West Australian Nationals leader Mia Davies has criticised her federal counterparts for declaring they will oppose an Indigenous voice to parliament.
Ms Davies, the state's opposition leader, says her party will support the voice proposal put forward by the Albanese government.
She said she was caught unaware by David Littleproud announcing the federal Nationals' position.
"I did express that to David, that we would have appreciated a discussion about this," she told ABC Radio.
"I respect their partyroom decision but in Western Australia, we have a different view."
Mr Littleproud has said the voice, which is slated to go to a referendum in the next two years, would not deliver practical outcomes to close the gap for First Nations people.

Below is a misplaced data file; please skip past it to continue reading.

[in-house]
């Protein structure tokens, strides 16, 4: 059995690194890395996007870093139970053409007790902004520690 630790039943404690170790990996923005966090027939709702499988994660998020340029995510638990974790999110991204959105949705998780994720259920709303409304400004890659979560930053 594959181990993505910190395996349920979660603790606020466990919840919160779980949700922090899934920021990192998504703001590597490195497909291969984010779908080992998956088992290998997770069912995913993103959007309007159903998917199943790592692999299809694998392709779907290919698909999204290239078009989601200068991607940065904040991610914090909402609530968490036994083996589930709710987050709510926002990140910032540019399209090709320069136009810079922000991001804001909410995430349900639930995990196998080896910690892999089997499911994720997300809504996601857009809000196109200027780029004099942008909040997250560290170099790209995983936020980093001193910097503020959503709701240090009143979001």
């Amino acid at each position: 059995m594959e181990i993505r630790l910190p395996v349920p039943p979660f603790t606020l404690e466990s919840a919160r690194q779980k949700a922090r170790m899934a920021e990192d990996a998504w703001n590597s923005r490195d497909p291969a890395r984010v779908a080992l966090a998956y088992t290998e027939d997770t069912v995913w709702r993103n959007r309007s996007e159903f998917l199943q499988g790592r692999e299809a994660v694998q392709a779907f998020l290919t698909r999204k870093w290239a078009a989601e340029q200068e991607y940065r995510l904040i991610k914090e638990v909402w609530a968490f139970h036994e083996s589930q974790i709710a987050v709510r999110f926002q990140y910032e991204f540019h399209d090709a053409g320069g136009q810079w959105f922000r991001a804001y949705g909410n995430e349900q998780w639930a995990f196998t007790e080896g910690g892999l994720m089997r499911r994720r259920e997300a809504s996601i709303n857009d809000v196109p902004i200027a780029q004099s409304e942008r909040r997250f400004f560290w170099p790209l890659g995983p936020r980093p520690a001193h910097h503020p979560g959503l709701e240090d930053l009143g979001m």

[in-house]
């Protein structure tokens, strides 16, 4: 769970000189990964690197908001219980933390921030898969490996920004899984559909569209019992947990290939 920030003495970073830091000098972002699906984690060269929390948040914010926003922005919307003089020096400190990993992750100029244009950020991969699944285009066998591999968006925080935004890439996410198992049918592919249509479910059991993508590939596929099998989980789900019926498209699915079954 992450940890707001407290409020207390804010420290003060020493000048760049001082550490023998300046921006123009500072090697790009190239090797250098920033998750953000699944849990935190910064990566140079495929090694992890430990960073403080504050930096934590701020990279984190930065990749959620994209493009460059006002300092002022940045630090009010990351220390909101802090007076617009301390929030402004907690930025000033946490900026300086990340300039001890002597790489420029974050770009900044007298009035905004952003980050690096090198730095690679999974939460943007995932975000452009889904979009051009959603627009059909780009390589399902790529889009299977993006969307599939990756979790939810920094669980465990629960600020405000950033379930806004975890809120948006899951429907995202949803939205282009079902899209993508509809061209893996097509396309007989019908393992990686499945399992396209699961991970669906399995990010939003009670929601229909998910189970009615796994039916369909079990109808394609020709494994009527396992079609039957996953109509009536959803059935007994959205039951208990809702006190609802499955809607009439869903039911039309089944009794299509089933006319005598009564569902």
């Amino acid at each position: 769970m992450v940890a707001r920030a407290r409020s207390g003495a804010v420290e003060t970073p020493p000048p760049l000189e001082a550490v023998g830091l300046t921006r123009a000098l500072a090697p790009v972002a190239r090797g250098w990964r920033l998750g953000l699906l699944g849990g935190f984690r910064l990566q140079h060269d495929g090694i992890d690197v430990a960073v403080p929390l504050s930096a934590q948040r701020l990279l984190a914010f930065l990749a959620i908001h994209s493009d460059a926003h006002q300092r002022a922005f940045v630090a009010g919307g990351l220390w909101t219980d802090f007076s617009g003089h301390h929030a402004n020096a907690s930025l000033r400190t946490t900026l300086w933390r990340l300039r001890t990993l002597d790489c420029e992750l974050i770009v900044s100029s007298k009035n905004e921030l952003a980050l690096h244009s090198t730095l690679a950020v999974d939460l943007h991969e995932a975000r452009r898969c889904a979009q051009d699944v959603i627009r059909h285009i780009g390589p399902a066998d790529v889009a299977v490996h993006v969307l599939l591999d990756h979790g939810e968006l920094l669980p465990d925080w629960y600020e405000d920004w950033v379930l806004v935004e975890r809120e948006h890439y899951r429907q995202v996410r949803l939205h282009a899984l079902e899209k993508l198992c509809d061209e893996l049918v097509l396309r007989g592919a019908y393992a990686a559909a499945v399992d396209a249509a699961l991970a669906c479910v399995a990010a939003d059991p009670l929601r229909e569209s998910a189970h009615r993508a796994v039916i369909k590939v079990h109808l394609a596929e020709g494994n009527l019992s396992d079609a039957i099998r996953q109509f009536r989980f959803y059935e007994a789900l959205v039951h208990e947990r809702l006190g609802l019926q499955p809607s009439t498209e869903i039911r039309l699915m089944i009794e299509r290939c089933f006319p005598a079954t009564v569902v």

Ms Davies, who has previously broken ranks with the federal party on climate issues and called on then-leader Barnaby Joyce to resign in 2018 over his affair with former staffer Vikki Campion, disagreed.
"I don't think it's one or the other, I think we can do both," she said.
The voice to parliament is one of the recommendations from the Uluru Statement from the Heart.
The government has proposed adding three sentences to the constitution outlining the creation of a body which would represent Aboriginal and Torres Strait Islander peoples.
It would advise parliament and the government on matters relating to Indigenous people but would be "subservient" to legislation.
Opponents including Indigenous coalition senator Jacinta Nampijinpa Price have criticised the Albanese government for providing insufficient details about how it will work.
Prime Minister Anthony Albanese on Tuesday said he was confident it could help to close the gap in areas including education, health and incarceration rates.
The federal Liberals are yet to agree on their position.